Monetarily, gold has a number of advantages. It is debt free, since it generally involves a significant effort to mine and purify it, so there is an intrinsic value to it. This is enhanced by its relative scarcity. As any student of economics knows, the more rare something is, the higher the value, in most cases. Because it doesn't corrode or oxidize, it makes an ideal medium for storing value, as well. A gold coin buried in the backyard will shine right up even a thousand years later. It's also damned hard to counterfeit, which we'll discuss further in a moment. All in all, it makes rather idea money in every way, except that it's rather heavy and awkward to carry around in significant amounts (which is one reason paper money came into existence).
Gold has a long symbolic and esoteric history, as well. In fact, one could say that it has a lot of magic in it. Gold has always been equated with the Sun. In fact, the alchemical symbol for gold is the same as that of the Sun, commonly called the 'circumpunct.'
This small data point would be easy to write off. We could say that in the old days, the common belief was that the Sun was actually a giant ball of gold, and that the gold found on Earth were literally drops of sunshine. And that would be true if we only considered the popular (and generally uneducated) mythologies. But there's a lot more to it.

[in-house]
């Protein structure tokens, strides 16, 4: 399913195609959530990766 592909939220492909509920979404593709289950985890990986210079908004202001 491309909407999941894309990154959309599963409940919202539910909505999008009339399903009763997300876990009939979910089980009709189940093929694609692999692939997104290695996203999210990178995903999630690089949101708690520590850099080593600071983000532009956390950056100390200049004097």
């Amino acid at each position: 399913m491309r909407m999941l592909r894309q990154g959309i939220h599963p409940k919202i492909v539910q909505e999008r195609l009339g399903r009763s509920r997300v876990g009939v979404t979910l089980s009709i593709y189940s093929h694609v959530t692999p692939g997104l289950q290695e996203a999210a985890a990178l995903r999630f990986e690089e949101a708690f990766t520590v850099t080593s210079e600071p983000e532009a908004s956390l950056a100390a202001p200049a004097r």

If you take a human brain and boil away all the cholesterol, which makes up about 95% of the mass, you'd be left with a small amount of platinum group metals, specifically platinum, iridium and gold. This is what makes the brain work. The organ is little more than millions of electrical arcs firing off in just the right way to create thoughts. Having good conductors in it would certainly facilitate that process.
In recent years, there have been amazing strides in treating brain cancers with platinum solutions. Injected into the tumors, it has a nearly immediate effect. One of the side effects is enhanced brain function, as well. Related to that, colloidal gold has been used for centuries as a cure for problems with the nervous system and for overall health.
One other point that we must keep in mind is that the Sun has been a symbol in occult circles for illumination. By that, I don't mean light to see by, but inner light...wisdom...enlightenment.
So, we have gold and platinum group metals with health effects. We have the Sun being associated with gold and enlightenment. We have an ancient occult symbol that means both gold and the Sun. But wait! There's more.